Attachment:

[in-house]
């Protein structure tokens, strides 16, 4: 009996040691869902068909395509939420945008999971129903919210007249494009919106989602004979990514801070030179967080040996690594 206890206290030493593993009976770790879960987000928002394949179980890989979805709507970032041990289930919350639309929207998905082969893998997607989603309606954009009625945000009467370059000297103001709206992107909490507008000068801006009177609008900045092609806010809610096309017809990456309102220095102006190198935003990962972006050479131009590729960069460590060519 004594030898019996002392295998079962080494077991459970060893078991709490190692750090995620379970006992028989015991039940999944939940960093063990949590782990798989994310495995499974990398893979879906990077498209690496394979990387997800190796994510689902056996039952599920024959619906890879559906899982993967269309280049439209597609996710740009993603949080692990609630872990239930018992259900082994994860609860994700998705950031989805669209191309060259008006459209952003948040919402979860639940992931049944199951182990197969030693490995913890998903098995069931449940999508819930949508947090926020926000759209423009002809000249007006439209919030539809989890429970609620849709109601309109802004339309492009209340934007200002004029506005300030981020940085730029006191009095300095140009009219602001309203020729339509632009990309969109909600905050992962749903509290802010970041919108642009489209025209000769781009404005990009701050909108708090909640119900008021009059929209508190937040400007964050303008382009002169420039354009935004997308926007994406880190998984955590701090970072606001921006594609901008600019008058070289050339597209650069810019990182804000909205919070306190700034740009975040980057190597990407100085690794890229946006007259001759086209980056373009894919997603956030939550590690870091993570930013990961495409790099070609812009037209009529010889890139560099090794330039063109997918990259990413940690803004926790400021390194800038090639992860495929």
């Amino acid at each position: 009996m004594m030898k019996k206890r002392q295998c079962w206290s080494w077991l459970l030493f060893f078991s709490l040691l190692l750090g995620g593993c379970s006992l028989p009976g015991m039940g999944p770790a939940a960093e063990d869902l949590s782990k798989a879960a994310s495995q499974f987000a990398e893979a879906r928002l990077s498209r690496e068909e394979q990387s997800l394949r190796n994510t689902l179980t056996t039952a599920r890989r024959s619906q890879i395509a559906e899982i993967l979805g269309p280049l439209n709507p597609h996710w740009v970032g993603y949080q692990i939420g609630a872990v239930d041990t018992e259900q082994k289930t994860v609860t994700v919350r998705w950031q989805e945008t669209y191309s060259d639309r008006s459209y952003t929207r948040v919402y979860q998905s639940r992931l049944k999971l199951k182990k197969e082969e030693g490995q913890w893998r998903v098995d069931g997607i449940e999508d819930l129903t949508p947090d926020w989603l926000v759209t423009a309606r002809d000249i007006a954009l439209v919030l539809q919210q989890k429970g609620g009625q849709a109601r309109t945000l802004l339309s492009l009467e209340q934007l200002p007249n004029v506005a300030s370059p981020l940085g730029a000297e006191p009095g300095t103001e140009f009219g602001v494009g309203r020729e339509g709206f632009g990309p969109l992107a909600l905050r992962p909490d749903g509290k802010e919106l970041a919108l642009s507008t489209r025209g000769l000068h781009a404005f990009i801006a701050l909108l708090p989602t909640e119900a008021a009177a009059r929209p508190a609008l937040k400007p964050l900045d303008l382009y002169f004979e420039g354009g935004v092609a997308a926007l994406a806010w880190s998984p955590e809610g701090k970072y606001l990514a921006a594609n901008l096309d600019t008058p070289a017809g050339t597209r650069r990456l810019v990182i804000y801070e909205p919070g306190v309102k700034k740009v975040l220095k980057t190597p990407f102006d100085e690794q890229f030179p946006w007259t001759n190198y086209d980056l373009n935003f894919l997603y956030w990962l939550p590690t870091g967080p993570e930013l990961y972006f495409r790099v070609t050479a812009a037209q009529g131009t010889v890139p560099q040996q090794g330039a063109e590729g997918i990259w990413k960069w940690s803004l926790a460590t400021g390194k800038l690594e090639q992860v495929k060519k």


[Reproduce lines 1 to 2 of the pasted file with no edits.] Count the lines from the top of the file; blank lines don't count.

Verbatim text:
[in-house]
């Protein structure tokens, strides 16, 4: 009996040691869902068909395509939420945008999971129903919210007249494009919106989602004979990514801070030179967080040996690594 206890206290030493593993009976770790879960987000928002394949179980890989979805709507970032041990289930919350639309929207998905082969893998997607989603309606954009009625945000009467370059000297103001709206992107909490507008000068801006009177609008900045092609806010809610096309017809990456309102220095102006190198935003990962972006050479131009590729960069460590060519 004594030898019996002392295998079962080494077991459970060893078991709490190692750090995620379970006992028989015991039940999944939940960093063990949590782990798989994310495995499974990398893979879906990077498209690496394979990387997800190796994510689902056996039952599920024959619906890879559906899982993967269309280049439209597609996710740009993603949080692990609630872990239930018992259900082994994860609860994700998705950031989805669209191309060259008006459209952003948040919402979860639940992931049944199951182990197969030693490995913890998903098995069931449940999508819930949508947090926020926000759209423009002809000249007006439209919030539809989890429970609620849709109601309109802004339309492009209340934007200002004029506005300030981020940085730029006191009095300095140009009219602001309203020729339509632009990309969109909600905050992962749903509290802010970041919108642009489209025209000769781009404005990009701050909108708090909640119900008021009059929209508190937040400007964050303008382009002169420039354009935004997308926007994406880190998984955590701090970072606001921006594609901008600019008058070289050339597209650069810019990182804000909205919070306190700034740009975040980057190597990407100085690794890229946006007259001759086209980056373009894919997603956030939550590690870091993570930013990961495409790099070609812009037209009529010889890139560099090794330039063109997918990259990413940690803004926790400021390194800038090639992860495929």